Finastra and HSBC partner to strengthen foreign exchange services for mid-sized banks

Finastra, a UK-based financial services company, is working with HSBC to offer cost-effective banking-as-a-service (BaaS) foreign exchange solutions to mid-tier lenders.

The service will run on Finastra’s cloud platform and licensed institutions’ regulated infrastructure, the company said Thursday. It will be available from the second half of 2022, starting with financial institutions in Asia-Pacific, with other regions to follow soon after.

The integration of the foreign exchange services of HSBC, the second largest bank in Europe, with medium-sized banks will allow them to provide a wide range of currencies to their customers through branch networks and other sales channels at the detail, without the need for additional technology integration.

“The ability to integrate forex directly into enterprise treasury platforms, along with competitive pricing and liquidity in a single package will help reduce friction for regional banks and their customers and demonstrates a use case in which BaaS can really make an impact,” Angus Ross, chief revenue officer for BaaS at Finastra, said.

BaaS refers to the provision of retail or wholesale banking products and services, as a service using the secure and regulated infrastructure of an existing licensed institution with application-driven platforms. She is also responsible for managing, deploying and delivering critical financial services to end users.

The value of the global BaaS market is expected to reach approximately $7 trillion by 2030, Finastra said in a 2022 industry outlook report.

The BaaS ecosystem

The BaaS value chain consists of four key players:

Consumers: End users of the delivered financial product

Distributors: Also known as embedders, these are companies that integrate bakery services directly into their existing customer journeys.

Facilitators: Typically Big Tech or FinTech companies that help integrate financial services into third-party platforms

Suppliers: Financial institutions holding a banking license and offering regulated products

About 85% of senior banking executives surveyed by Finastra said they were already implementing BaaS solutions or planning to do so within the next 12 to 18 months, according to the study.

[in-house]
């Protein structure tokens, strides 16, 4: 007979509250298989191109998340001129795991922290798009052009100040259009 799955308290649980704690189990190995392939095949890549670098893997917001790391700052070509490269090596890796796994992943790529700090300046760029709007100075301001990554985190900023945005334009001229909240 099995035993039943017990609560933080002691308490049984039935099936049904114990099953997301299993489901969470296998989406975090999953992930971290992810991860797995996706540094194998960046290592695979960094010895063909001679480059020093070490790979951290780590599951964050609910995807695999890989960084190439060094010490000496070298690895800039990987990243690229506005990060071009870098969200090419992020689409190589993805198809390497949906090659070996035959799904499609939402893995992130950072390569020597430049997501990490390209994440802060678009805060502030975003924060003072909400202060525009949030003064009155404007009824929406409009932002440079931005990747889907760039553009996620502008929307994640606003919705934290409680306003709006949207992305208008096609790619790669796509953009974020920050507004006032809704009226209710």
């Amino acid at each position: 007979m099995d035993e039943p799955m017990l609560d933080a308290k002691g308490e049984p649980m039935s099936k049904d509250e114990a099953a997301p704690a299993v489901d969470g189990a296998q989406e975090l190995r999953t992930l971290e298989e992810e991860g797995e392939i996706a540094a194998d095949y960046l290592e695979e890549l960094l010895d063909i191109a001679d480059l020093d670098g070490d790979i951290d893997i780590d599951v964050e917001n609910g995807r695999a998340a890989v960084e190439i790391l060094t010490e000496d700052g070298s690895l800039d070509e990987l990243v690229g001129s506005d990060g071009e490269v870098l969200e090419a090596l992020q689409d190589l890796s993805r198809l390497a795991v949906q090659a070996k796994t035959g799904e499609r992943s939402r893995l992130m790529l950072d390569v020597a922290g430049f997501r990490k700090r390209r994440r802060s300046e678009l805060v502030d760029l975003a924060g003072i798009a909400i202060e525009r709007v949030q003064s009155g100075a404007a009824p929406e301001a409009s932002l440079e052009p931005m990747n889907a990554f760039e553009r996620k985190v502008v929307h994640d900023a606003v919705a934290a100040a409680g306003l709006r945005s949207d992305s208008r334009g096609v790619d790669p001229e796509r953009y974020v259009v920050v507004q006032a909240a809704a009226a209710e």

The BaaS market is expected to grow more than 50% annually over the next five years, Finastra’s research showed, with those currently offering BaaS offerings focusing primarily on retail banking.

The first phase of the new BaaS service will provide indicative and executable exchange rates to regional mid-tier banks using a plug-in for Fusion Kondor, Finastra’s global treasury operations management system, Finastra said.

This will be backed by the liquidity and strong risk management capabilities of one of the largest foreign exchange franchises in the world.

The service will provide customers with highly automated forex pricing capabilities, allowing banks to process higher forex volumes and maintain customer relationships, according to the release.

Corporate clients, on the other hand, will benefit from increased transparency of prices and market conditions, easier execution and simpler management of currency risk.

HSBC is also considering other partnerships to offer its forex services, said Mark Williamson, the bank’s global head of forex partnerships and proposals.

“We are constantly looking for strategic partnerships and channels to integrate our foreign exchange services and create market-leading customer propositions,” he said.

Updated: July 14, 2022, 11:08 a.m.

The BaaS ecosystem

The BaaS value chain consists of four key players:

Consumers: End users of the delivered financial product

Distributors: Also known as embedders, these are companies that integrate bakery services directly into their existing customer journeys.

Facilitators: Typically Big Tech or FinTech companies that help integrate financial services into third-party platforms

Suppliers: Financial institutions holding a banking license and offering regulated products